Hepatitis C elimination raised in the House of Lords

Baroness Randerson, co-chair of the All-Party Parliamentary Group (APPG) on Liver Health, today (9th July) tabled a question in the House of Lords on the government's strategy for eliminating hepatitis C. 

Lord O’Shaughnessy, responding on behalf of the government, confirmed that the government currently has no plans to release an elimination strategy, but emphasised that they are working closely with the NHS towards an ambition of eliminating hepatitis C by 2025, five years ahead of the World Health Organization (WHO) target.

Baroness Randerson highlighted that the APPG’s recent inquiry report found that the NHS was not on track to deliver on this ambition given current testing and treatment numbers, with even the WHO target of elimination by 2030 presenting a challenge. She also pressed the minister on what the government was doing to increase awareness of hepatitis C.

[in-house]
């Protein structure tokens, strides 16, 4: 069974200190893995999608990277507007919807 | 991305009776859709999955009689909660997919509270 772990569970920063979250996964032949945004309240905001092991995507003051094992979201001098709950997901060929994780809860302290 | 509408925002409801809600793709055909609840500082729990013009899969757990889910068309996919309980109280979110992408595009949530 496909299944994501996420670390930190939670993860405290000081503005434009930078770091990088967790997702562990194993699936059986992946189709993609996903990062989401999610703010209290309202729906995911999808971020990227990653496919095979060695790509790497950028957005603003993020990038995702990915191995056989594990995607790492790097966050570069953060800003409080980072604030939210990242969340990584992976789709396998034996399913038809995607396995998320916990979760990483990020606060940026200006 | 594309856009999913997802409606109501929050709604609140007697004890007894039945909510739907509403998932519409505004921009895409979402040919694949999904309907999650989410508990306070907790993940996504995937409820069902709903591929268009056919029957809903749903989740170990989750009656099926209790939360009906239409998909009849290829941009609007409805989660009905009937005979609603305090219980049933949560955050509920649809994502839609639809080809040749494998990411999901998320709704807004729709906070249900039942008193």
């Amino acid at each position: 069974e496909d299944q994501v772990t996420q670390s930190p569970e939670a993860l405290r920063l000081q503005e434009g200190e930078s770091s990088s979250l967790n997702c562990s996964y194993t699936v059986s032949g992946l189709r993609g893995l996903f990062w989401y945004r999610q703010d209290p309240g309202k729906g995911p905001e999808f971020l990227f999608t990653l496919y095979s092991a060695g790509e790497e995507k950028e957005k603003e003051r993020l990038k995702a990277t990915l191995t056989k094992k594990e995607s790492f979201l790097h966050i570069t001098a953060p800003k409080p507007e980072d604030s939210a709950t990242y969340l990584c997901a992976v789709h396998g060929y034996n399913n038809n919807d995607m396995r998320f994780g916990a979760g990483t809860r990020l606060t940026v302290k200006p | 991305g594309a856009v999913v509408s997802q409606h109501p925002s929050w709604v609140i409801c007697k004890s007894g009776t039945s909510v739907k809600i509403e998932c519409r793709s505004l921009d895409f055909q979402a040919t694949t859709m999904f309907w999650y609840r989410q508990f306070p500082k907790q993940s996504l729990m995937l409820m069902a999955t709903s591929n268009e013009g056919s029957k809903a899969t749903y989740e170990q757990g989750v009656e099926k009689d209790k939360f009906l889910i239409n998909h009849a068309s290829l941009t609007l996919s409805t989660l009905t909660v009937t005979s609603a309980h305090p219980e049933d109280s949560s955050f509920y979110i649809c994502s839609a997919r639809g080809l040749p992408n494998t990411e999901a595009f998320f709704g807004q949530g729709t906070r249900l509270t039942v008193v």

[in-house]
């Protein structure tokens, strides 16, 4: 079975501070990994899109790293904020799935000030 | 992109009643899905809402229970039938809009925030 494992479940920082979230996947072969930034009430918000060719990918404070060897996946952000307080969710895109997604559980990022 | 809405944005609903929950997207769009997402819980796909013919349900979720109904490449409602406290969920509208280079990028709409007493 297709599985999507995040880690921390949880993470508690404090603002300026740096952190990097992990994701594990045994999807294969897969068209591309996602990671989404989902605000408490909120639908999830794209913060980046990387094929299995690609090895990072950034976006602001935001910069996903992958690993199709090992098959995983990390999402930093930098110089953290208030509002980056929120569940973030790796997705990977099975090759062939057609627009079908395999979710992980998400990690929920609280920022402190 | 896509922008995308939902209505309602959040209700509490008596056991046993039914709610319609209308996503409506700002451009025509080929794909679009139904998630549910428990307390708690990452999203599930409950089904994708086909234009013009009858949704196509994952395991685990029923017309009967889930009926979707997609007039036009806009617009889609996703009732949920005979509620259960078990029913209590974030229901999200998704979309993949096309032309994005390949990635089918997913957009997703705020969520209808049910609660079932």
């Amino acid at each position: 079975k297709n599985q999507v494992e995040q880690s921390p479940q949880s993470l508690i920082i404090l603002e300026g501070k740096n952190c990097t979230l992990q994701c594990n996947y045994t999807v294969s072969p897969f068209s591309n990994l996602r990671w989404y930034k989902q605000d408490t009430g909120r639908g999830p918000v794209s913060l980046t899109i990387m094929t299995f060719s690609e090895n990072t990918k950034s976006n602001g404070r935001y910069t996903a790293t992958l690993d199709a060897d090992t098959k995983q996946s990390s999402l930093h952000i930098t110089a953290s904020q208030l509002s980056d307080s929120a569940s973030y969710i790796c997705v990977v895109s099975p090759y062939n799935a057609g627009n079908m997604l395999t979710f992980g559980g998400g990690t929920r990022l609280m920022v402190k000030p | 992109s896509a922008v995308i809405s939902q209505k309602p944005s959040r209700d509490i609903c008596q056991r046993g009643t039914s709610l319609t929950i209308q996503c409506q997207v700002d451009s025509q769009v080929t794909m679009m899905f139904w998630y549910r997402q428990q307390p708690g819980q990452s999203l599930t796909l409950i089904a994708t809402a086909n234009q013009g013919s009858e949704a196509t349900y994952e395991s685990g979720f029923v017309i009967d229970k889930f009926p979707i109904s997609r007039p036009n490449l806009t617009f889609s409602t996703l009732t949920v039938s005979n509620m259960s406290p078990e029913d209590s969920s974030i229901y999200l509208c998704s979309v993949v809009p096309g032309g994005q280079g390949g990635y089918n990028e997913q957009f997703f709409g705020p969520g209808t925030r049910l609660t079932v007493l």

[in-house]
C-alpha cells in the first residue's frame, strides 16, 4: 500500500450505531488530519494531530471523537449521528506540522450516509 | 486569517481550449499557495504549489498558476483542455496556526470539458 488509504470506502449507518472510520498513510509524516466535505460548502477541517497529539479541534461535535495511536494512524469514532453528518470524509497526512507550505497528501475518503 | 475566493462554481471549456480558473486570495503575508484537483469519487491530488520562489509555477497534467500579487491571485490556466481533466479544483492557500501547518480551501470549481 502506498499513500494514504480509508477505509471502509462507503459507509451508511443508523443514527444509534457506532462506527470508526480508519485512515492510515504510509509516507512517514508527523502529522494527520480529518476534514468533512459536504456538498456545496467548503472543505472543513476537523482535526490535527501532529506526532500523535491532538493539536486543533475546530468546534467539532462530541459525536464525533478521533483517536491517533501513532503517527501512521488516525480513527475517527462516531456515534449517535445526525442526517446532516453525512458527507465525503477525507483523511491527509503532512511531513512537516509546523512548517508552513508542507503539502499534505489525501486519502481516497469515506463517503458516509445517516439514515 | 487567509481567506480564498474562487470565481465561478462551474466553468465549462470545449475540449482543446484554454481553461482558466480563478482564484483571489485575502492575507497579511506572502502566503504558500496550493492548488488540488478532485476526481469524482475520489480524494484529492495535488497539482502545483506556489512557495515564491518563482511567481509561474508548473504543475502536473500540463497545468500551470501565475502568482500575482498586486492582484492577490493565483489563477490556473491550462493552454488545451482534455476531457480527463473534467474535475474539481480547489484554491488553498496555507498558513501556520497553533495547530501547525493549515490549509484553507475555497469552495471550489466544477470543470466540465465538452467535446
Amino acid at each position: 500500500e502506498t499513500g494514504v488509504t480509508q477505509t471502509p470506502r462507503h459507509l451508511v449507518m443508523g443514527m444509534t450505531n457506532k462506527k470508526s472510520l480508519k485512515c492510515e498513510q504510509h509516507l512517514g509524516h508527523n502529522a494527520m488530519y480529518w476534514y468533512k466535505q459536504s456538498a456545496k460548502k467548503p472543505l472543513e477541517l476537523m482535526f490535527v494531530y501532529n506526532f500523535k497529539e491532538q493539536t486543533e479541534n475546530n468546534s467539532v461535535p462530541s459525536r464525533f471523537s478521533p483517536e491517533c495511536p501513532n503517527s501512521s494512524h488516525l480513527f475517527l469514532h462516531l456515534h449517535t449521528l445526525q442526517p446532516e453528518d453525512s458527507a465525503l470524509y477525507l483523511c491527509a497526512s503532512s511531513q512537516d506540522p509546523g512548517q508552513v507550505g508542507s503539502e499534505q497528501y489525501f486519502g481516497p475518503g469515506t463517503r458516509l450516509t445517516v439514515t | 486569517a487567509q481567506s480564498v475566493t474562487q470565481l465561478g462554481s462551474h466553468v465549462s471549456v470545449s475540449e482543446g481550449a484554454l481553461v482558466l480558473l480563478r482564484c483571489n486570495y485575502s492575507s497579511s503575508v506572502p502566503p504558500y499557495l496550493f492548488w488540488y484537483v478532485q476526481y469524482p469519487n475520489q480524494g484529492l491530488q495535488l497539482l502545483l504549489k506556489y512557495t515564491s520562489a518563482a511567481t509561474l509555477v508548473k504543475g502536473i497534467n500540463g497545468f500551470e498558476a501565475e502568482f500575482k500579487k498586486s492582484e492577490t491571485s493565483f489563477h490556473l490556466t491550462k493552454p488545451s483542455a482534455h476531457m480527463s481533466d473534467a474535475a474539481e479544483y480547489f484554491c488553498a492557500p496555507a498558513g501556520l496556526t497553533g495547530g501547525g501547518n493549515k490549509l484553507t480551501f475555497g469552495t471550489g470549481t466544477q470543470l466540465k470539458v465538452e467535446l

Other members raised the impact of funding cuts to local health services on hepatitis C outreach and testing programmes, as well as the high prevalence of hepatitis C in the South Asian population and need for greater outreach to this community. Lord Patel emphasised how DAA treatments have revolutionised the hepatitis C treatment environment and that there is now no excuse for not ensuring universal access to treatment and investing in increasing the numbers of people diagnosed.

Lord Rennard also highlighted that the procurement environment for hepatitis C treatment has shifted, with prices dropping significantly. On behalf of the government, Lord O’Shaugnessy acknowledged that a more effective long-term funding agreement for hepatitis C treatment could have been arrived at earlier, when treatments initially became available. Nevertheless, NHS England’s current negotiations with industry are expected to result in an agreement facilitating universal access to treatment and scaling up case-finding programmes.

You can watch the short debate here